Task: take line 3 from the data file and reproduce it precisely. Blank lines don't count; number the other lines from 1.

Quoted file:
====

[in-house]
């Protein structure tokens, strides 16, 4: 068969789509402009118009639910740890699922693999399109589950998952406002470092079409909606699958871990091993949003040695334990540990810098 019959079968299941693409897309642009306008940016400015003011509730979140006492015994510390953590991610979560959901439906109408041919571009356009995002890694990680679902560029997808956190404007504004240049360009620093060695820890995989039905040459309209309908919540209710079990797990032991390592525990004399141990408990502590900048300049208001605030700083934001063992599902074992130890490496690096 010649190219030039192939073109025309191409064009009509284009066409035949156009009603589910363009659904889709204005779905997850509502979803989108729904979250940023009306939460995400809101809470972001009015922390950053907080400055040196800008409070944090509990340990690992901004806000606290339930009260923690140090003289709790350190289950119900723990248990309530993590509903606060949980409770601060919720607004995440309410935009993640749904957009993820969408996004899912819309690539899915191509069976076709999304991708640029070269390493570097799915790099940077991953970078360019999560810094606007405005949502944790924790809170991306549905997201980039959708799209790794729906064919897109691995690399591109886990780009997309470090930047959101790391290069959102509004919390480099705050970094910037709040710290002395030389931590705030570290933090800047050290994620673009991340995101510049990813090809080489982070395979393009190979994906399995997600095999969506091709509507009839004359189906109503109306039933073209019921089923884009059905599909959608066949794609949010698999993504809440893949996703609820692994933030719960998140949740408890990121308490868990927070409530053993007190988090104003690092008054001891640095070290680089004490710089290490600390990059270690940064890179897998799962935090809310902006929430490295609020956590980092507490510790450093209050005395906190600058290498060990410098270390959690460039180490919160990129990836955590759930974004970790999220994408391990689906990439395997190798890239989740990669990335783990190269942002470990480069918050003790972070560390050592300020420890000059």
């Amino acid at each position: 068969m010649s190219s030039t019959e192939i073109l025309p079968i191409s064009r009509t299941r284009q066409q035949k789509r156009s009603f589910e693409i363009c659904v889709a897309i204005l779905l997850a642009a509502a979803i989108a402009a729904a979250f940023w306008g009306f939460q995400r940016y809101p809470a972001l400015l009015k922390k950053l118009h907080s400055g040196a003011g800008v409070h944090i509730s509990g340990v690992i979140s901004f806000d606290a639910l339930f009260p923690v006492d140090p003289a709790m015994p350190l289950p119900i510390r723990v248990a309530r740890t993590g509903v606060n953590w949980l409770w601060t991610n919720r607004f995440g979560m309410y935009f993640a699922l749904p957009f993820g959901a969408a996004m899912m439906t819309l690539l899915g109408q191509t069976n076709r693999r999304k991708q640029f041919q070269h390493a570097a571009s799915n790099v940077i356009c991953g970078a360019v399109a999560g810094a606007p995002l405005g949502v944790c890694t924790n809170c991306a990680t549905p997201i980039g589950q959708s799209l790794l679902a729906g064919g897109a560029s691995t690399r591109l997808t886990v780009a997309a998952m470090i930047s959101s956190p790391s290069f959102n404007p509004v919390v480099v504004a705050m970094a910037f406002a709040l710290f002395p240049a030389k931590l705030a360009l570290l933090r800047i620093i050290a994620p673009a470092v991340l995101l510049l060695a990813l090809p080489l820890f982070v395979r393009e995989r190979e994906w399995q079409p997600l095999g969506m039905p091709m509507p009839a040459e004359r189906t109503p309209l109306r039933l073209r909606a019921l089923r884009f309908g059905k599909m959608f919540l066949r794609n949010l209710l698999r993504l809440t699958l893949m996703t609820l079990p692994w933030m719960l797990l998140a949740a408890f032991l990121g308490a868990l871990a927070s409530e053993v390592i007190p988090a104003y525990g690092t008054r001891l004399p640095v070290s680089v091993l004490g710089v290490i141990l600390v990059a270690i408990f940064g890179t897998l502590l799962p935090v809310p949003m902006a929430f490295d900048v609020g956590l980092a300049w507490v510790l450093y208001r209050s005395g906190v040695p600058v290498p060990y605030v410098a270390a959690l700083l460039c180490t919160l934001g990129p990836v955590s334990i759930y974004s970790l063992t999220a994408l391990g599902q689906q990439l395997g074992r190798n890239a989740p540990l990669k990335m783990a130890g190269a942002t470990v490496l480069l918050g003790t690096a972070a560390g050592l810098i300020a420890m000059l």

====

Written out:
């Amino acid at each position: 068969m010649s190219s030039t019959e192939i073109l025309p079968i191409s064009r009509t299941r284009q066409q035949k789509r156009s009603f589910e693409i363009c659904v889709a897309i204005l779905l997850a642009a509502a979803i989108a402009a729904a979250f940023w306008g009306f939460q995400r940016y809101p809470a972001l400015l009015k922390k950053l118009h907080s400055g040196a003011g800008v409070h944090i509730s509990g340990v690992i979140s901004f806000d606290a639910l339930f009260p923690v006492d140090p003289a709790m015994p350190l289950p119900i510390r723990v248990a309530r740890t993590g509903v606060n953590w949980l409770w601060t991610n919720r607004f995440g979560m309410y935009f993640a699922l749904p957009f993820g959901a969408a996004m899912m439906t819309l690539l899915g109408q191509t069976n076709r693999r999304k991708q640029f041919q070269h390493a570097a571009s799915n790099v940077i356009c991953g970078a360019v399109a999560g810094a606007p995002l405005g949502v944790c890694t924790n809170c991306a990680t549905p997201i980039g589950q959708s799209l790794l679902a729906g064919g897109a560029s691995t690399r591109l997808t886990v780009a997309a998952m470090i930047s959101s956190p790391s290069f959102n404007p509004v919390v480099v504004a705050m970094a910037f406002a709040l710290f002395p240049a030389k931590l705030a360009l570290l933090r800047i620093i050290a994620p673009a470092v991340l995101l510049l060695a990813l090809p080489l820890f982070v395979r393009e995989r190979e994906w399995q079409p997600l095999g969506m039905p091709m509507p009839a040459e004359r189906t109503p309209l109306r039933l073209r909606a019921l089923r884009f309908g059905k599909m959608f919540l066949r794609n949010l209710l698999r993504l809440t699958l893949m996703t609820l079990p692994w933030m719960l797990l998140a949740a408890f032991l990121g308490a868990l871990a927070s409530e053993v390592i007190p988090a104003y525990g690092t008054r001891l004399p640095v070290s680089v091993l004490g710089v290490i141990l600390v990059a270690i408990f940064g890179t897998l502590l799962p935090v809310p949003m902006a929430f490295d900048v609020g956590l980092a300049w507490v510790l450093y208001r209050s005395g906190v040695p600058v290498p060990y605030v410098a270390a959690l700083l460039c180490t919160l934001g990129p990836v955590s334990i759930y974004s970790l063992t999220a994408l391990g599902q689906q990439l395997g074992r190798n890239a989740p540990l990669k990335m783990a130890g190269a942002t470990v490496l480069l918050g003790t690096a972070a560390g050592l810098i300020a420890m000059l």